As part of our 20th anniversary celebrations, we've checked in with former fellows to gather reflections on their fellowship years, to get an update on their fellowship projects, and to see what they are working on next. Read them all here.
Paul Bloomfield was a 2007–2008 UCHI faculty fellow and is Professor of Philosophy at the University of Connecticut. He is the author of Moral Reality (2001) and The Virtues of Happiness (2014), the editor of Morality and Self-Interest (2008) and the co-editor of Oxford Handbook for Moral Realism (forthcoming), all on Oxford University Press.
What was your fellowship project about?
I work in moral philosophy, broadly construed, and the subject of my UCHI project was the relation of being morally good to living well and being happy. This is, perhaps, the single guiding question of moral philosophy. I argue that all forms of immorality are inherently self-disrespecting, and that self-disrespect and happiness are mutually exclusive. So, the stripped-down argument goes like this:
- Morality is necessary for self-respect
- Self-respect is necessary for happiness
- Therefore, morality is necessary for happiness
What is it to be morally good? I answer this in terms of “the cardinal virtues”: courage, justice, temperance, and wisdom. I defend the view that becoming virtuous gives us everything we need to be as happy as is possible for us, given who we are and the circumstances into which we are born.
Would you give us an update on the project?
The project yielded a number of papers but, as a whole, was published as a monograph in 2014 entitled The Virtues of Happiness: A Theory of the Good Life by Oxford University Press. It has been reviewed in numerous journals and was the subject of an “Author Meets Critics” session at the 2016 American Philosophical Association, Pacific Division Meeting.
How did your fellowship year shape your project, or shape your scholarship in general?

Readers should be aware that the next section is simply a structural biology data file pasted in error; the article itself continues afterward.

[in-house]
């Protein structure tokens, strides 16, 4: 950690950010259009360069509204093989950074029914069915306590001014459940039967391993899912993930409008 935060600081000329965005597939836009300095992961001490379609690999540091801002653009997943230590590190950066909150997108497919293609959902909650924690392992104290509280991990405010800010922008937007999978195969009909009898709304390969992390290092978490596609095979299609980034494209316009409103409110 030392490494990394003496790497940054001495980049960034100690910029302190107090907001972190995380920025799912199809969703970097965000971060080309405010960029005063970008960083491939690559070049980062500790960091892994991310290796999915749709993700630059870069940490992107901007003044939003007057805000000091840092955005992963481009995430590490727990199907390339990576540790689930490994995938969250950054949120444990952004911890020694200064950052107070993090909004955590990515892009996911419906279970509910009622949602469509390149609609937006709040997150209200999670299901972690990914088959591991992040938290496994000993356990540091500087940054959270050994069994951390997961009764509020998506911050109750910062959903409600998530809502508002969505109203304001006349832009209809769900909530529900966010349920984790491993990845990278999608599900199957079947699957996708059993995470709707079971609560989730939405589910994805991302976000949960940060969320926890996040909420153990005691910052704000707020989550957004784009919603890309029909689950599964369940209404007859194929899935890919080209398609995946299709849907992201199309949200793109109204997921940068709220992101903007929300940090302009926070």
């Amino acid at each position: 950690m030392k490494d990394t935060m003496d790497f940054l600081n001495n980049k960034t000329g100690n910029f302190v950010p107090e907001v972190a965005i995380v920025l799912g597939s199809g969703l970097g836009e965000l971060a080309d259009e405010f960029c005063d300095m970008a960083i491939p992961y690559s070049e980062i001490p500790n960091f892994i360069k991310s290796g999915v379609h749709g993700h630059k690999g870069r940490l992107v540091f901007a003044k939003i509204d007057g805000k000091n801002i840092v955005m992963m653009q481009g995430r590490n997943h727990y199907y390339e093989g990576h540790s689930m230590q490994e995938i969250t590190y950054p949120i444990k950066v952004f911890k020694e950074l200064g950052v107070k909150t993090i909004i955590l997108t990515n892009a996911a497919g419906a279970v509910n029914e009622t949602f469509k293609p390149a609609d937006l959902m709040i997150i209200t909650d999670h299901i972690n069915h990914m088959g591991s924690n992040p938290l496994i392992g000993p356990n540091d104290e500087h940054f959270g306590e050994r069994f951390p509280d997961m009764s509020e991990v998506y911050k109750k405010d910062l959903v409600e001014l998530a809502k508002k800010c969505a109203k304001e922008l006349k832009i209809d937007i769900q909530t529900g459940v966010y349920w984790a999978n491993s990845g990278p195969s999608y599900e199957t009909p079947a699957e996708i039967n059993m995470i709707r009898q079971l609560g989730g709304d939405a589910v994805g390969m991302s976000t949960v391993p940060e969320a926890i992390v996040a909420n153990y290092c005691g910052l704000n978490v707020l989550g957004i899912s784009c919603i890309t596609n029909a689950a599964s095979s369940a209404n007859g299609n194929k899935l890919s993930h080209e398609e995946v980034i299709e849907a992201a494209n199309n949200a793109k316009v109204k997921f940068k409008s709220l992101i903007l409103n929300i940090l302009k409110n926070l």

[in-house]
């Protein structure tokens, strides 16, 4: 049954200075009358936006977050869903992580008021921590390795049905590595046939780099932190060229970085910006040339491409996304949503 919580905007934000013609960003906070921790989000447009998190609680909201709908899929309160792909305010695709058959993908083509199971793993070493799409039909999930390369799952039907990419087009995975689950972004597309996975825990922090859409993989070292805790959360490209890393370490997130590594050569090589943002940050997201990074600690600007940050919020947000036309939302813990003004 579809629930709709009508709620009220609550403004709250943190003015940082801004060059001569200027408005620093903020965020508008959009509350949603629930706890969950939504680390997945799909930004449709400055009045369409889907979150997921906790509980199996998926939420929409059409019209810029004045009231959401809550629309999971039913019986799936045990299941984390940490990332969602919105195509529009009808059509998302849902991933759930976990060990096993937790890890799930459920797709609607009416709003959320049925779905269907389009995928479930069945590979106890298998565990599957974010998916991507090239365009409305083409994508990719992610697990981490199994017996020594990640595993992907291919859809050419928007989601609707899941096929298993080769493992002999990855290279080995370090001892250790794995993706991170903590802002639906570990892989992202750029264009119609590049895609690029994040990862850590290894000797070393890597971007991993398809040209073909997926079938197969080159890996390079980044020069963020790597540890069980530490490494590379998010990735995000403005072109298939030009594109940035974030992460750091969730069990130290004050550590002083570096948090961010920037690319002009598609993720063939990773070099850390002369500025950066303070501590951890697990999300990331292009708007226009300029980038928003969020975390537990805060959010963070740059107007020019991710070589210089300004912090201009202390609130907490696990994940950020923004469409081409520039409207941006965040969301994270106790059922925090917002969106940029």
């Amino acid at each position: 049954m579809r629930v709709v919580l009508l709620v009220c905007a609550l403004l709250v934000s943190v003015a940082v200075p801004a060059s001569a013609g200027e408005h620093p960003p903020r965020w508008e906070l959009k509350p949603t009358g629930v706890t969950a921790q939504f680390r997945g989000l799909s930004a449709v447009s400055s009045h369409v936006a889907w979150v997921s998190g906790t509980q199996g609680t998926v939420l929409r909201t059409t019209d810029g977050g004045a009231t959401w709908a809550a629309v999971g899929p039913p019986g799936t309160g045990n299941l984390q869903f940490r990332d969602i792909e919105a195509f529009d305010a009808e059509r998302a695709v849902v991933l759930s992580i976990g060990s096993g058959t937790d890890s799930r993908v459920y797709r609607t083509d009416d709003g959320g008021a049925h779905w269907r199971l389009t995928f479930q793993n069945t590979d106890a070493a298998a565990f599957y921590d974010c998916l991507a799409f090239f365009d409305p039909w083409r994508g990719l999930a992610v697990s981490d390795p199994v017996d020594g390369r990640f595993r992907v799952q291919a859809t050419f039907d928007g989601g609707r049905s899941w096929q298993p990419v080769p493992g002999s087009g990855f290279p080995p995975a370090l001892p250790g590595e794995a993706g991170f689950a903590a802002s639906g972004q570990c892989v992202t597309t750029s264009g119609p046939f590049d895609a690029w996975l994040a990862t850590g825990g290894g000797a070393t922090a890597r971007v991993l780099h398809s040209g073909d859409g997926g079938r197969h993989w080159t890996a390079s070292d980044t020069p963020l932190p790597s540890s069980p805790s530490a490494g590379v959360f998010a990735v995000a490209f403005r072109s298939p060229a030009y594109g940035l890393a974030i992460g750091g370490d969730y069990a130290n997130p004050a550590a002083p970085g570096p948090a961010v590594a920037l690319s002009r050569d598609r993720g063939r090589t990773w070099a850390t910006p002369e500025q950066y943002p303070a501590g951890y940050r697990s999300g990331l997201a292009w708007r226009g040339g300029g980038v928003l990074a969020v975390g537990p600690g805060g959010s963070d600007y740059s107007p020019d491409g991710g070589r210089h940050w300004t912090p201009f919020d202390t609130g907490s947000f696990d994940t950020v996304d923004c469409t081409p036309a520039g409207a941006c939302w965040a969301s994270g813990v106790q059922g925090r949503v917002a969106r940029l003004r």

I think what was most useful for me was the way that interacting with my fellow UCHI fellows forced me out of simply speaking to other philosophers and made me develop my views and arguments in ways that are more easily comprehensible to non-specialists. So, the book ended up having less jargon and a slower pace than it would otherwise have had.
Would you share a favorite memory from your time as a UCHI fellow?
I have always tried to keep my writing gender neutral and to avoid gendered pronouns. This is easier in philosophy than one might think, if one sticks to plural subjects (“they” or “people”), and impersonal singular pronouns when needed (“one”). When I presented my work to my fellow fellows, I was very pleased when two of them, Sharon Harris (who subsequently became the second director of UCHI) and Brenda Murphy—both of whom are Professors of English—noticed what I was up to and complimented me on my approach and my writing.
What are you working on now (or next)?
I have two major projects going right now. The first is that I am co-editing with Professor David Copp (UC Davis) The Oxford Handbook of Moral Realism. This will be a start of the art collection of views surrounding the idea that there are metaphysical facts about morality—facts about what is good and bad and right and wrong—and that morality is neither to be “eliminated” or “reduced” to emotions or attitudes or some other non-factual basis.
The other project is a monograph focusing on the cardinal virtues, which I mentioned above.
Our theme for UCHI’s 20th anniversary year is “The Future of Knowledge.” What would you say are some of the challenges facing the future of knowledge? And what do you think is most exciting or promising about the future of knowledge?
I think there are deep and important moral, social, and political implications to how “knowledge” is understood in the future. As we know, currently information and knowledge is being swamped by misinformation and conspiracy theories and, it now seems, the old idea that in the “marketplace of ideas, truth will win out” has been called into question. Unfortunately, I do not think the most promising ideas are terribly exciting. I think the solution begins with a patient search for common dialectical ground with those with whom we disagree, at least those who are open to reason. Then we will need humility to be open-minded with them and we’ll have to be mature enough to compromise in the name of peace and democratic prosperity. The frightening part is how to handle those who will not listen to reason, and there, I’m afraid, I’ve nothing close to a helpful solution: currently, I see no way to reason with people who are unreasonable.